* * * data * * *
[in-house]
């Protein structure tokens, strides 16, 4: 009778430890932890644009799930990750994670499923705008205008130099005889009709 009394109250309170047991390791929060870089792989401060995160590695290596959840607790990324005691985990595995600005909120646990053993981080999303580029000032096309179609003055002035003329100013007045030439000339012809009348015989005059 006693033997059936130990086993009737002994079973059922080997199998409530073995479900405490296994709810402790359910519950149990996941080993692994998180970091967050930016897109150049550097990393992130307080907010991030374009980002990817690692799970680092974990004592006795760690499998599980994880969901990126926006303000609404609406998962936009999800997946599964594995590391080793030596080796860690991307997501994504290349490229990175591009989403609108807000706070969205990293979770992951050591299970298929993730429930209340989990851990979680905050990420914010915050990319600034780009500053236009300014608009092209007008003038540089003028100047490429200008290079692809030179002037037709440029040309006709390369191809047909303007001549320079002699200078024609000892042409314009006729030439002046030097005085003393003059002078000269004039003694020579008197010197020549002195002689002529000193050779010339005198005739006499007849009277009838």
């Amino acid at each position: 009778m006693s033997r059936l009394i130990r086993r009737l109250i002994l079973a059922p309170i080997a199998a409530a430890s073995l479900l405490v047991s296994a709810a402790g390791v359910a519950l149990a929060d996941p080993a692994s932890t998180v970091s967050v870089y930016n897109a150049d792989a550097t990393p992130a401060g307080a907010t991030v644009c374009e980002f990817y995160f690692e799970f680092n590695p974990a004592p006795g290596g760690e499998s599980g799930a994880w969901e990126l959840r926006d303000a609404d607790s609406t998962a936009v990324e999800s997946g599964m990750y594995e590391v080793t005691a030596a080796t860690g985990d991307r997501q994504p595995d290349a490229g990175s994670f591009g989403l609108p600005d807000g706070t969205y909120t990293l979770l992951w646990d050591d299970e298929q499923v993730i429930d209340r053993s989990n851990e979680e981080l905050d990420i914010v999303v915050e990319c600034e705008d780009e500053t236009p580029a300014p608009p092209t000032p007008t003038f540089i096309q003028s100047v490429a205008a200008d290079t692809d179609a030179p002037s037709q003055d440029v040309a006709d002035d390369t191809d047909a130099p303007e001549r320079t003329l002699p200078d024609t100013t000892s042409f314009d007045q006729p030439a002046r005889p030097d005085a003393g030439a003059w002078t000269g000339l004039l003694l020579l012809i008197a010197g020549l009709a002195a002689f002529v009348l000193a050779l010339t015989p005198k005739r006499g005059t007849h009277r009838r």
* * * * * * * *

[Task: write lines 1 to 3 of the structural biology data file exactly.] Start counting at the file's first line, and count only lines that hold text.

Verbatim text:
[in-house]
């Protein structure tokens, strides 16, 4: 009778430890932890644009799930990750994670499923705008205008130099005889009709 009394109250309170047991390791929060870089792989401060995160590695290596959840607790990324005691985990595995600005909120646990053993981080999303580029000032096309179609003055002035003329100013007045030439000339012809009348015989005059 006693033997059936130990086993009737002994079973059922080997199998409530073995479900405490296994709810402790359910519950149990996941080993692994998180970091967050930016897109150049550097990393992130307080907010991030374009980002990817690692799970680092974990004592006795760690499998599980994880969901990126926006303000609404609406998962936009999800997946599964594995590391080793030596080796860690991307997501994504290349490229990175591009989403609108807000706070969205990293979770992951050591299970298929993730429930209340989990851990979680905050990420914010915050990319600034780009500053236009300014608009092209007008003038540089003028100047490429200008290079692809030179002037037709440029040309006709390369191809047909303007001549320079002699200078024609000892042409314009006729030439002046030097005085003393003059002078000269004039003694020579008197010197020549002195002689002529000193050779010339005198005739006499007849009277009838």
């Amino acid at each position: 009778m006693s033997r059936l009394i130990r086993r009737l109250i002994l079973a059922p309170i080997a199998a409530a430890s073995l479900l405490v047991s296994a709810a402790g390791v359910a519950l149990a929060d996941p080993a692994s932890t998180v970091s967050v870089y930016n897109a150049d792989a550097t990393p992130a401060g307080a907010t991030v644009c374009e980002f990817y995160f690692e799970f680092n590695p974990a004592p006795g290596g760690e499998s599980g799930a994880w969901e990126l959840r926006d303000a609404d607790s609406t998962a936009v990324e999800s997946g599964m990750y594995e590391v080793t005691a030596a080796t860690g985990d991307r997501q994504p595995d290349a490229g990175s994670f591009g989403l609108p600005d807000g706070t969205y909120t990293l979770l992951w646990d050591d299970e298929q499923v993730i429930d209340r053993s989990n851990e979680e981080l905050d990420i914010v999303v915050e990319c600034e705008d780009e500053t236009p580029a300014p608009p092209t000032p007008t003038f540089i096309q003028s100047v490429a205008a200008d290079t692809d179609a030179p002037s037709q003055d440029v040309a006709d002035d390369t191809d047909a130099p303007e001549r320079t003329l002699p200078d024609t100013t000892s042409f314009d007045q006729p030439a002046r005889p030097d005085a003393g030439a003059w002078t000269g000339l004039l003694l020579l012809i008197a010197g020549l009709a002195a002689f002529v009348l000193a050779l010339t015989p005198k005739r006499g005059t007849h009277r009838r």